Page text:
Fake Fossils

Although rarely thought about, many of the fossils commercially available are faked. This section explores what this means, why they are faked, and how to identify fake fossils.

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What is a fake fossil?

The definition of a fake fossil varies from person to person, or from taxon to taxon, but we consider a fake fossil to be entirely or majority fabricated and sold as an authentic fossil. This means that there is very little or no fossil present in the specimen, and it is labelled as being authentic.

The majority of commercially available fossils have some degree of repair or restoration. Repair means that the fossil was damaged, but it was fixed with glue or consolidant; for example, if a bone is broken cleanly in two, and glued back together, it is repaired. Conversely, restoration is where a part of the fossil is fabricated because it was lost. If, when the bone broke, a fragment went missing and I fill it in, the fossil is now repaired. Repair is not necessarily a bad thing – it is exceptionally uncommon to uncover certain fossils in their entirety, and as long as restoration is disclosed, most people accept it. Articulate dinosaur skeletons, for example, are almost unheard of, so if one is found missing the skull, putting in a replica skull is the most likely course of action.

This brings us to composited fossils, which are generally less accepted. This is when unassociated fossils are combined, such as two halves of a tooth glued together to look like one. Composited fossils are typically skeletons, where individual bones are commonly found but articulated ones are quite rare. Captorhinus aguti is a reptile from Oklahoma that is infamous for its composited (and restored) skeletons.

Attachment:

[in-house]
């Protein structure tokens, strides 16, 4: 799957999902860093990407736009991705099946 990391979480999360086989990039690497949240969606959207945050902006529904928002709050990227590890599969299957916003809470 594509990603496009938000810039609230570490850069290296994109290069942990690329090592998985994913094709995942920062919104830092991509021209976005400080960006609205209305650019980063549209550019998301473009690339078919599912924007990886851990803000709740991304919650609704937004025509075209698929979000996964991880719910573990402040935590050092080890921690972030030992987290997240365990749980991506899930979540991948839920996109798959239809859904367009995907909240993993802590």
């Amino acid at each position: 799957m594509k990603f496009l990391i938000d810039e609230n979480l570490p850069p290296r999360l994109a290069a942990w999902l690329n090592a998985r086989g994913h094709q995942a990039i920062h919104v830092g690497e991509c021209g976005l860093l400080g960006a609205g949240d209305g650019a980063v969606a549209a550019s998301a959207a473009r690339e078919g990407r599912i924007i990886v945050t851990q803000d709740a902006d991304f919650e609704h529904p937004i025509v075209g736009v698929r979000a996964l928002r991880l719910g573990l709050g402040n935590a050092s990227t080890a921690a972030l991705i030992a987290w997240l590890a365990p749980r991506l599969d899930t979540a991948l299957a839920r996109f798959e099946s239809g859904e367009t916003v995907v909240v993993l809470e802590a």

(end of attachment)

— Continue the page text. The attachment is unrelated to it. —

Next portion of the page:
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A partial Illaenus oblangatus from Petersburg shows why reconstruction is commonplace, with significant damage over the entire specimen.

Why fake a fossil?

There are several reasons why individuals fabricate fossils – for rare or hard-to-prepare ones, quite often it is easier to fake one. For example, fake Dicranurus monstrosus trilobites typically sell for between $25 and $45 dollars, while real ones sell for $500-2,000, but you can make dozens of fake trilobites in the time it takes to excavate and prepare one real one, which is rare to begin with. This reason seems fairly apparent; however, another cause for fake fossils is local law. In China, with a handful of exceptions, it is illegal to export vertebrate fossils. The reptile Keichousaurus hui is plentiful in Guizhou Province, one of the poorest in China, and in the 1990s served as a cottage industry due to Western demand for affordable, articulated skeletons. When the government cracked down on exportation, an entire industry was damaged, and as a result it turned to making casts of authentic fossils.

Not all fossils are faked with malicious intent. Returning to the Dicranurus, most dealers will readily tell you that it is a replica that they are selling. Replicas are a way to look at specimens you otherwise couldn’t afford, or for institutions to have in their comparative collections for study. In fact, most dinosaur skeletons on display are replicas due to the fragility and cost of actual skeletons!

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